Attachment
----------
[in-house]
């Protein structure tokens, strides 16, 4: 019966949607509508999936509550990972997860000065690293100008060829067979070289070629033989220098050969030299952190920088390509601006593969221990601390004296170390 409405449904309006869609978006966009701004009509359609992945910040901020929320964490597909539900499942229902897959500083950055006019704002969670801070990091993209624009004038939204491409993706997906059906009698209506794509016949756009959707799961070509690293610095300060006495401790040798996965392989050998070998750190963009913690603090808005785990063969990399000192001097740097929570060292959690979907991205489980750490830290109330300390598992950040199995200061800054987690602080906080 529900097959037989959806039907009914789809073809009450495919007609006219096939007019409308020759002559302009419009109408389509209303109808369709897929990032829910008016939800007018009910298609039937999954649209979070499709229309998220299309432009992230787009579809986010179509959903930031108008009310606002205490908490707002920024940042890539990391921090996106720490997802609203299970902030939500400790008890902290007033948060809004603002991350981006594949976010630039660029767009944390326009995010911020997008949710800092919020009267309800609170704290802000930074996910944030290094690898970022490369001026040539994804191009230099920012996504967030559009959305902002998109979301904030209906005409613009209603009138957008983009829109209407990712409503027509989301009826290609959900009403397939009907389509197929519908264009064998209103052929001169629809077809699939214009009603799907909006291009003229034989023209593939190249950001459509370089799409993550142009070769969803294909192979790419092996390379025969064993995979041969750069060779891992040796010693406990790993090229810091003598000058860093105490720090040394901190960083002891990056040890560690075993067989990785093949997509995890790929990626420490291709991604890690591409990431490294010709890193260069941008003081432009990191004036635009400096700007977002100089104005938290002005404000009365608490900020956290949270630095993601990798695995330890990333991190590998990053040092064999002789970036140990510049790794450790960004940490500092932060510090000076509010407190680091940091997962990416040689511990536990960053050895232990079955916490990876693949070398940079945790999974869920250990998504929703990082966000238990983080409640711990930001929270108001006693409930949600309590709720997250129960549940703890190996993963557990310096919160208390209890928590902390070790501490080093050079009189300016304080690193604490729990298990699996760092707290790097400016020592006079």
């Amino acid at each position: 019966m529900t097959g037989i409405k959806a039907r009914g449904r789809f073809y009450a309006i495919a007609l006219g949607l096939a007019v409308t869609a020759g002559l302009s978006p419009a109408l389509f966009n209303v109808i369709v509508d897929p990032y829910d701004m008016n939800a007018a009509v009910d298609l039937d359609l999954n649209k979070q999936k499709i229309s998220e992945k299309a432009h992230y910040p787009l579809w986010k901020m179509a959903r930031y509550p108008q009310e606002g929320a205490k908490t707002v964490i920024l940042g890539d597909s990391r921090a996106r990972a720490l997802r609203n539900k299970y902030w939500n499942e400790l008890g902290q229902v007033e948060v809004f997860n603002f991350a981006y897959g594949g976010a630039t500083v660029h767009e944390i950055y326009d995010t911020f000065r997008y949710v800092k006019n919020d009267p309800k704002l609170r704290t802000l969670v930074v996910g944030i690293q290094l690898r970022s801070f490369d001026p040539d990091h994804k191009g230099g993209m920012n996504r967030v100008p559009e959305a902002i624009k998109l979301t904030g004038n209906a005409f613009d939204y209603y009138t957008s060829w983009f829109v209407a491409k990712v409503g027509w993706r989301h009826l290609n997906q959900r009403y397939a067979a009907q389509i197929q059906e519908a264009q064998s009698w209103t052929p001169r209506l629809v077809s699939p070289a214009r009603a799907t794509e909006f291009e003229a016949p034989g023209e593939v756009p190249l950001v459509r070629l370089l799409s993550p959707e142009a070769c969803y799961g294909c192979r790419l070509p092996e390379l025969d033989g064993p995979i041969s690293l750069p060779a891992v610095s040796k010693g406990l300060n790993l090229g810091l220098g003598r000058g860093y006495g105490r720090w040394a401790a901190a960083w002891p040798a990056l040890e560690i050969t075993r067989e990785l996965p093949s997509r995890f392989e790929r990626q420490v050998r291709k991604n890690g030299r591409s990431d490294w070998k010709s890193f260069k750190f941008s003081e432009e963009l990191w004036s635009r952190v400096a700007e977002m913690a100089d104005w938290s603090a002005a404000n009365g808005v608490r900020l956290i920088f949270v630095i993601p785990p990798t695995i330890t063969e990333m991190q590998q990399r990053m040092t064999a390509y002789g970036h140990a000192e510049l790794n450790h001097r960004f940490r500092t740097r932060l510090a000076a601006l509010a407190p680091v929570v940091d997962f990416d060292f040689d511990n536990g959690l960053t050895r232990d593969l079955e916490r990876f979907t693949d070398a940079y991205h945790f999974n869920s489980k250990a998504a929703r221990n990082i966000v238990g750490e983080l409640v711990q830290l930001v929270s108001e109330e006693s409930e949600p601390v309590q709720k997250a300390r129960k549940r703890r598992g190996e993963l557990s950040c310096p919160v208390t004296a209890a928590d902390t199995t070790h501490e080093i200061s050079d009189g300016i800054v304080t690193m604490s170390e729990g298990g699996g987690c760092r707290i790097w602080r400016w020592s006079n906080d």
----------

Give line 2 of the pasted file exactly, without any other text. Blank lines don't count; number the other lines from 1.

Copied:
């Protein structure tokens, strides 16, 4: 019966949607509508999936509550990972997860000065690293100008060829067979070289070629033989220098050969030299952190920088390509601006593969221990601390004296170390 409405449904309006869609978006966009701004009509359609992945910040901020929320964490597909539900499942229902897959500083950055006019704002969670801070990091993209624009004038939204491409993706997906059906009698209506794509016949756009959707799961070509690293610095300060006495401790040798996965392989050998070998750190963009913690603090808005785990063969990399000192001097740097929570060292959690979907991205489980750490830290109330300390598992950040199995200061800054987690602080906080 529900097959037989959806039907009914789809073809009450495919007609006219096939007019409308020759002559302009419009109408389509209303109808369709897929990032829910008016939800007018009910298609039937999954649209979070499709229309998220299309432009992230787009579809986010179509959903930031108008009310606002205490908490707002920024940042890539990391921090996106720490997802609203299970902030939500400790008890902290007033948060809004603002991350981006594949976010630039660029767009944390326009995010911020997008949710800092919020009267309800609170704290802000930074996910944030290094690898970022490369001026040539994804191009230099920012996504967030559009959305902002998109979301904030209906005409613009209603009138957008983009829109209407990712409503027509989301009826290609959900009403397939009907389509197929519908264009064998209103052929001169629809077809699939214009009603799907909006291009003229034989023209593939190249950001459509370089799409993550142009070769969803294909192979790419092996390379025969064993995979041969750069060779891992040796010693406990790993090229810091003598000058860093105490720090040394901190960083002891990056040890560690075993067989990785093949997509995890790929990626420490291709991604890690591409990431490294010709890193260069941008003081432009990191004036635009400096700007977002100089104005938290002005404000009365608490900020956290949270630095993601990798695995330890990333991190590998990053040092064999002789970036140990510049790794450790960004940490500092932060510090000076509010407190680091940091997962990416040689511990536990960053050895232990079955916490990876693949070398940079945790999974869920250990998504929703990082966000238990983080409640711990930001929270108001006693409930949600309590709720997250129960549940703890190996993963557990310096919160208390209890928590902390070790501490080093050079009189300016304080690193604490729990298990699996760092707290790097400016020592006079």